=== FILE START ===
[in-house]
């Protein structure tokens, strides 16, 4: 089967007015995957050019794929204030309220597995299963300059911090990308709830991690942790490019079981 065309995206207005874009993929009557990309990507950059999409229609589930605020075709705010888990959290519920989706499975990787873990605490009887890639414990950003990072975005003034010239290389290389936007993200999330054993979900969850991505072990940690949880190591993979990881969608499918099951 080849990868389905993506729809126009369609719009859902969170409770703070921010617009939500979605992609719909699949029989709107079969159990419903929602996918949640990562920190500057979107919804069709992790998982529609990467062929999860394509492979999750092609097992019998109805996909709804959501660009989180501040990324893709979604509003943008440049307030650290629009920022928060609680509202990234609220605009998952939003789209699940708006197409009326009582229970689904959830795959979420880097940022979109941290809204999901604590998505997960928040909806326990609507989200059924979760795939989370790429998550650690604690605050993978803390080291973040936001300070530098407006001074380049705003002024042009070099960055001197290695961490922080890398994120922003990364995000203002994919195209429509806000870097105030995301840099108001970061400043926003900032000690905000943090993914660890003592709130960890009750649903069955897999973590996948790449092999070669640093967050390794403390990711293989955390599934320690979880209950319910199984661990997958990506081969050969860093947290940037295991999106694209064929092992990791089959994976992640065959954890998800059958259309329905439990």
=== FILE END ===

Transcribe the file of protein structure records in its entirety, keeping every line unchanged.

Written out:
[in-house]
């Protein structure tokens, strides 16, 4: 089967007015995957050019794929204030309220597995299963300059911090990308709830991690942790490019079981 065309995206207005874009993929009557990309990507950059999409229609589930605020075709705010888990959290519920989706499975990787873990605490009887890639414990950003990072975005003034010239290389290389936007993200999330054993979900969850991505072990940690949880190591993979990881969608499918099951 080849990868389905993506729809126009369609719009859902969170409770703070921010617009939500979605992609719909699949029989709107079969159990419903929602996918949640990562920190500057979107919804069709992790998982529609990467062929999860394509492979999750092609097992019998109805996909709804959501660009989180501040990324893709979604509003943008440049307030650290629009920022928060609680509202990234609220605009998952939003789209699940708006197409009326009582229970689904959830795959979420880097940022979109941290809204999901604590998505997960928040909806326990609507989200059924979760795939989370790429998550650690604690605050993978803390080291973040936001300070530098407006001074380049705003002024042009070099960055001197290695961490922080890398994120922003990364995000203002994919195209429509806000870097105030995301840099108001970061400043926003900032000690905000943090993914660890003592709130960890009750649903069955897999973590996948790449092999070669640093967050390794403390990711293989955390599934320690979880209950319910199984661990997958990506081969050969860093947290940037295991999106694209064929092992990791089959994976992640065959954890998800059958259309329905439990």